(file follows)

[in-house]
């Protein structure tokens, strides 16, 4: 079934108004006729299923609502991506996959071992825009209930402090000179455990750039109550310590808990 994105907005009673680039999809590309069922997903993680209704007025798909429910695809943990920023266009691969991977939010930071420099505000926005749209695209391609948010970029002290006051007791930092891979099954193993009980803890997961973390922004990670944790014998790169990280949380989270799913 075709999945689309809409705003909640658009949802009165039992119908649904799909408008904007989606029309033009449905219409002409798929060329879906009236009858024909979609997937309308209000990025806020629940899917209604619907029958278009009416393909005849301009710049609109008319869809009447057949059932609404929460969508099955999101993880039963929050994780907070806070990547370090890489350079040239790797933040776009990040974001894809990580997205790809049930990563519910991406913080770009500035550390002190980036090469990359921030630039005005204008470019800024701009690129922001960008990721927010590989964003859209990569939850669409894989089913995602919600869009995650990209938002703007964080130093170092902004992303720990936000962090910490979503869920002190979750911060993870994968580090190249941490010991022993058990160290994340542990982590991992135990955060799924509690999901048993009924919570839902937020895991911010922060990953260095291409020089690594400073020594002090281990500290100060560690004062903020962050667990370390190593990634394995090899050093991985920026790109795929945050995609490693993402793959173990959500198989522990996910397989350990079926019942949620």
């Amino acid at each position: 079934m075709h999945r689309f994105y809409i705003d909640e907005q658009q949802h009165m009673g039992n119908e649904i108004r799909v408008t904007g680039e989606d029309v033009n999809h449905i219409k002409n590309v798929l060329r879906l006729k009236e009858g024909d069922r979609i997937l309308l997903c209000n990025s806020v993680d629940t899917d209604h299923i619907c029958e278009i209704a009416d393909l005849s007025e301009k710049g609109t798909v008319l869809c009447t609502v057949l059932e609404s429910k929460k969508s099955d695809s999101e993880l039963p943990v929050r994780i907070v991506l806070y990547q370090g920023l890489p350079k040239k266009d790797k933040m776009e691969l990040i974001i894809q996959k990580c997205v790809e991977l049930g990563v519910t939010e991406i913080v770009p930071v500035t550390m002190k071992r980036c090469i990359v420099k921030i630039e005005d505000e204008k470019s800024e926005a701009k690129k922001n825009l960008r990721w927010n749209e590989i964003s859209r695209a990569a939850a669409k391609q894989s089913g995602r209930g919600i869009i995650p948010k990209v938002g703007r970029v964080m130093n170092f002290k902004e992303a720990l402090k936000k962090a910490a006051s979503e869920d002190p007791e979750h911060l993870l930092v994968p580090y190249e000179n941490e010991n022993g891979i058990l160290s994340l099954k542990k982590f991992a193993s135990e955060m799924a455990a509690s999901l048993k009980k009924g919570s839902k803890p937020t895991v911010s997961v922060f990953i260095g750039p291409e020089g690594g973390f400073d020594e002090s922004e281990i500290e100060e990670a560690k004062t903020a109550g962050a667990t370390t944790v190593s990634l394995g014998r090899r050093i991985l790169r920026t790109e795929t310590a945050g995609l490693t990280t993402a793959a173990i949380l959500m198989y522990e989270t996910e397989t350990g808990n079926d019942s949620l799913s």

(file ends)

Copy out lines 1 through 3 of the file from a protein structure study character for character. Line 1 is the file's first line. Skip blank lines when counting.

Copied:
[in-house]
């Protein structure tokens, strides 16, 4: 079934108004006729299923609502991506996959071992825009209930402090000179455990750039109550310590808990 994105907005009673680039999809590309069922997903993680209704007025798909429910695809943990920023266009691969991977939010930071420099505000926005749209695209391609948010970029002290006051007791930092891979099954193993009980803890997961973390922004990670944790014998790169990280949380989270799913 075709999945689309809409705003909640658009949802009165039992119908649904799909408008904007989606029309033009449905219409002409798929060329879906009236009858024909979609997937309308209000990025806020629940899917209604619907029958278009009416393909005849301009710049609109008319869809009447057949059932609404929460969508099955999101993880039963929050994780907070806070990547370090890489350079040239790797933040776009990040974001894809990580997205790809049930990563519910991406913080770009500035550390002190980036090469990359921030630039005005204008470019800024701009690129922001960008990721927010590989964003859209990569939850669409894989089913995602919600869009995650990209938002703007964080130093170092902004992303720990936000962090910490979503869920002190979750911060993870994968580090190249941490010991022993058990160290994340542990982590991992135990955060799924509690999901048993009924919570839902937020895991911010922060990953260095291409020089690594400073020594002090281990500290100060560690004062903020962050667990370390190593990634394995090899050093991985920026790109795929945050995609490693993402793959173990959500198989522990996910397989350990079926019942949620």
């Amino acid at each position: 079934m075709h999945r689309f994105y809409i705003d909640e907005q658009q949802h009165m009673g039992n119908e649904i108004r799909v408008t904007g680039e989606d029309v033009n999809h449905i219409k002409n590309v798929l060329r879906l006729k009236e009858g024909d069922r979609i997937l309308l997903c209000n990025s806020v993680d629940t899917d209604h299923i619907c029958e278009i209704a009416d393909l005849s007025e301009k710049g609109t798909v008319l869809c009447t609502v057949l059932e609404s429910k929460k969508s099955d695809s999101e993880l039963p943990v929050r994780i907070v991506l806070y990547q370090g920023l890489p350079k040239k266009d790797k933040m776009e691969l990040i974001i894809q996959k990580c997205v790809e991977l049930g990563v519910t939010e991406i913080v770009p930071v500035t550390m002190k071992r980036c090469i990359v420099k921030i630039e005005d505000e204008k470019s800024e926005a701009k690129k922001n825009l960008r990721w927010n749209e590989i964003s859209r695209a990569a939850a669409k391609q894989s089913g995602r209930g919600i869009i995650p948010k990209v938002g703007r970029v964080m130093n170092f002290k902004e992303a720990l402090k936000k962090a910490a006051s979503e869920d002190p007791e979750h911060l993870l930092v994968p580090y190249e000179n941490e010991n022993g891979i058990l160290s994340l099954k542990k982590f991992a193993s135990e955060m799924a455990a509690s999901l048993k009980k009924g919570s839902k803890p937020t895991v911010s997961v922060f990953i260095g750039p291409e020089g690594g973390f400073d020594e002090s922004e281990i500290e100060e990670a560690k004062t903020a109550g962050a667990t370390t944790v190593s990634l394995g014998r090899r050093i991985l790169r920026t790109e795929t310590a945050g995609l490693t990280t993402a793959a173990i949380l959500m198989y522990e989270t996910e397989t350990g808990n079926d019942s949620l799913s």